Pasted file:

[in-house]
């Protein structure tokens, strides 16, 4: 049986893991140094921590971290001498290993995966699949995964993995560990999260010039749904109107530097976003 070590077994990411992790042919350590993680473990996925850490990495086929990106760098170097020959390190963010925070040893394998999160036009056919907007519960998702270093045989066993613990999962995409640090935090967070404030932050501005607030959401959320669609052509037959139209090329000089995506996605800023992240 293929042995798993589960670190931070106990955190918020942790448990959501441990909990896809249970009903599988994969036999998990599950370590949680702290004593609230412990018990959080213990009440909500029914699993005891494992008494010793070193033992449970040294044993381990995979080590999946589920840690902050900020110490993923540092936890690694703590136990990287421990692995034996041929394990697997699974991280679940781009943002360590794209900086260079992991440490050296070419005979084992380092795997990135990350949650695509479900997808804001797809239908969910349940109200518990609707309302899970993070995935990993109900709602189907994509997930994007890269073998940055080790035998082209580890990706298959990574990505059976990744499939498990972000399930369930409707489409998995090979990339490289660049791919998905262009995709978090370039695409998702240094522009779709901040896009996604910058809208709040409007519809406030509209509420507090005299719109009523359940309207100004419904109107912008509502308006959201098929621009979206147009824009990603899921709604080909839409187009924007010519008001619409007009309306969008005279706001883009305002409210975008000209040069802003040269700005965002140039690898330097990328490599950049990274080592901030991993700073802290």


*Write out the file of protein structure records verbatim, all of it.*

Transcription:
[in-house]
């Protein structure tokens, strides 16, 4: 049986893991140094921590971290001498290993995966699949995964993995560990999260010039749904109107530097976003 070590077994990411992790042919350590993680473990996925850490990495086929990106760098170097020959390190963010925070040893394998999160036009056919907007519960998702270093045989066993613990999962995409640090935090967070404030932050501005607030959401959320669609052509037959139209090329000089995506996605800023992240 293929042995798993589960670190931070106990955190918020942790448990959501441990909990896809249970009903599988994969036999998990599950370590949680702290004593609230412990018990959080213990009440909500029914699993005891494992008494010793070193033992449970040294044993381990995979080590999946589920840690902050900020110490993923540092936890690694703590136990990287421990692995034996041929394990697997699974991280679940781009943002360590794209900086260079992991440490050296070419005979084992380092795997990135990350949650695509479900997808804001797809239908969910349940109200518990609707309302899970993070995935990993109900709602189907994509997930994007890269073998940055080790035998082209580890990706298959990574990505059976990744499939498990972000399930369930409707489409998995090979990339490289660049791919998905262009995709978090370039695409998702240094522009779709901040896009996604910058809208709040409007519809406030509209509420507090005299719109009523359940309207100004419904109107912008509502308006959201098929621009979206147009824009990603899921709604080909839409187009924007010519008001619409007009309306969008005279706001883009305002409210975008000209040069802003040269700005965002140039690898330097990328490599950049990274080592901030991993700073802290």